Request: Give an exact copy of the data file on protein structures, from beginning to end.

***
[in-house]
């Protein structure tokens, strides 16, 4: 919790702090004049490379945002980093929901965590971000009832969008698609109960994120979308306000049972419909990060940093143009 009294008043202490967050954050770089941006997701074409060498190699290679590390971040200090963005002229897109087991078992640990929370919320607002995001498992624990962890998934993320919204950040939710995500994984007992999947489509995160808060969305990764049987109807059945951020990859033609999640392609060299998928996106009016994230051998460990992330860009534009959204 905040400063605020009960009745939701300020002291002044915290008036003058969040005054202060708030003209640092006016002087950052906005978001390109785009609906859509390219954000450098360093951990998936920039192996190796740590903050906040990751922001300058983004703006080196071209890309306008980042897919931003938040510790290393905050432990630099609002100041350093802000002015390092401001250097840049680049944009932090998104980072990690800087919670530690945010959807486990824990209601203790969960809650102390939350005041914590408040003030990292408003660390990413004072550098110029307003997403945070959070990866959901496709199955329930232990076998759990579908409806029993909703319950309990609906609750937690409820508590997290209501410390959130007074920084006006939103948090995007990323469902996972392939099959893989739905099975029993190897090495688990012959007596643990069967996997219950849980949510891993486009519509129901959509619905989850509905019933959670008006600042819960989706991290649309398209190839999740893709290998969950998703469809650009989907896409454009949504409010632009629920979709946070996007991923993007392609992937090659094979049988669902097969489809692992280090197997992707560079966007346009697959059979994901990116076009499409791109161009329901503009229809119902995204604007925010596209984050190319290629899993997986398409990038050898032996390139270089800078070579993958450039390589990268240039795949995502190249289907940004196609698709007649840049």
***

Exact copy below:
[in-house]
């Protein structure tokens, strides 16, 4: 919790702090004049490379945002980093929901965590971000009832969008698609109960994120979308306000049972419909990060940093143009 009294008043202490967050954050770089941006997701074409060498190699290679590390971040200090963005002229897109087991078992640990929370919320607002995001498992624990962890998934993320919204950040939710995500994984007992999947489509995160808060969305990764049987109807059945951020990859033609999640392609060299998928996106009016994230051998460990992330860009534009959204 905040400063605020009960009745939701300020002291002044915290008036003058969040005054202060708030003209640092006016002087950052906005978001390109785009609906859509390219954000450098360093951990998936920039192996190796740590903050906040990751922001300058983004703006080196071209890309306008980042897919931003938040510790290393905050432990630099609002100041350093802000002015390092401001250097840049680049944009932090998104980072990690800087919670530690945010959807486990824990209601203790969960809650102390939350005041914590408040003030990292408003660390990413004072550098110029307003997403945070959070990866959901496709199955329930232990076998759990579908409806029993909703319950309990609906609750937690409820508590997290209501410390959130007074920084006006939103948090995007990323469902996972392939099959893989739905099975029993190897090495688990012959007596643990069967996997219950849980949510891993486009519509129901959509619905989850509905019933959670008006600042819960989706991290649309398209190839999740893709290998969950998703469809650009989907896409454009949504409010632009629920979709946070996007991923993007392609992937090659094979049988669902097969489809692992280090197997992707560079966007346009697959059979994901990116076009499409791109161009329901503009229809119902995204604007925010596209984050190319290629899993997986398409990038050898032996390139270089800078070579993958450039390589990268240039795949995502190249289907940004196609698709007649840049």